Elvis Irving Berlin

Irving Berlin Elvis Presley

“Elvis Autographed Picture Sent to Irving Berlin”

“To Mr. Irving Berlin with respect and admiration, Sincerely Elvis Presley”

Elvis Irving Berlin

 Elvis White Christmas Song by Irving Berlin There are many articles about the Elvis’s White Christmas recording of the Irving Berlin song controversy in the media  since 1957. However, at the time nowhere is there any  mention of Irving Berlin trying to get Elvis’ version of White Christmas banned? The fact is that the story doesn’t seem to appear at all anywhere until 1990 when Laurence Bergreen included the anecdote in his acclaimed biography of Irving Berlin, “As Thousands Cheer”. There, we are told that, on hearing the recording for the first time, “he immediately ordered his staff to telephone radio stations across the country to ask them not to play this barbaric rock-n-roll version.” In the notes for the book, Bergreen lists an interview with Walter Wager as the source of the information. Wager was a novelist and an executive of ASCAP. The question raised here as to how Wager knew this information if he wasn’t with Berlin at the time. In fact, this could easily have been a story that Berlin told to him at a later date, and that Wager  repeated in 1980s to Bergreen.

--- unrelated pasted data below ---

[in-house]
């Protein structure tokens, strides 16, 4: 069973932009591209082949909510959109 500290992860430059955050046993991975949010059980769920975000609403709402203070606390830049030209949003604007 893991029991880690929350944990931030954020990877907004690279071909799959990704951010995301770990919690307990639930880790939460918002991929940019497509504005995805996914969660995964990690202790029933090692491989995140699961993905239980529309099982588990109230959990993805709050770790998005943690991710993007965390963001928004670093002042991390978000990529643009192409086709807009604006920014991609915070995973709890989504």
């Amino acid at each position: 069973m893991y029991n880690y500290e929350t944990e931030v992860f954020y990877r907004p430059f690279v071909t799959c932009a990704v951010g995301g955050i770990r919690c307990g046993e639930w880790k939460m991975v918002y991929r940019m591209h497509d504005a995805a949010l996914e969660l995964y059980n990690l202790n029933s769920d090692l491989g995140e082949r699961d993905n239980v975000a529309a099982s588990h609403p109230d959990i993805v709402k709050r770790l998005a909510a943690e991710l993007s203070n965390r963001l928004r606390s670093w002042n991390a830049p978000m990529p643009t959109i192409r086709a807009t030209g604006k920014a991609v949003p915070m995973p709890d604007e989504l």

As Thousands CheerSome have suggested that the above “Elvis Autographed Picture Sent to Irving Berlin” this could have been an apology of some sort due to the possible idea that Irving Berlin had complained to radio stations disliking Elvis’ version and asking for it to be banned. However suggestion that it actually seems to support many fans viewpoint – as why would Elvis write a nice signed autograph to Berlin if he was trying to get his record stopped from being played on the radio? At the time of the recording in 1958 Elvis Presley was the world’s famous entertainer, therefore, had no reason to apologise for his reinterpretation of any song to the songwriter. As the royalies composers/songwriters earned due to Elvis’ recording of any song would have been to their benefit as Neil Diamond stated. Elvis recorded two Neil Diamond songs, ‘Sweet Caroline’ live in concert  1970 ‘On Stage’ album .  ‘And The Grass Won’t Pay No Mind’ at American Sound Studios in 1969, the song was included on ‘Back In Memphis’. Diamond says, “I was too pleased to have Elvis record his version of my song, and the royalities are still coming in”

 



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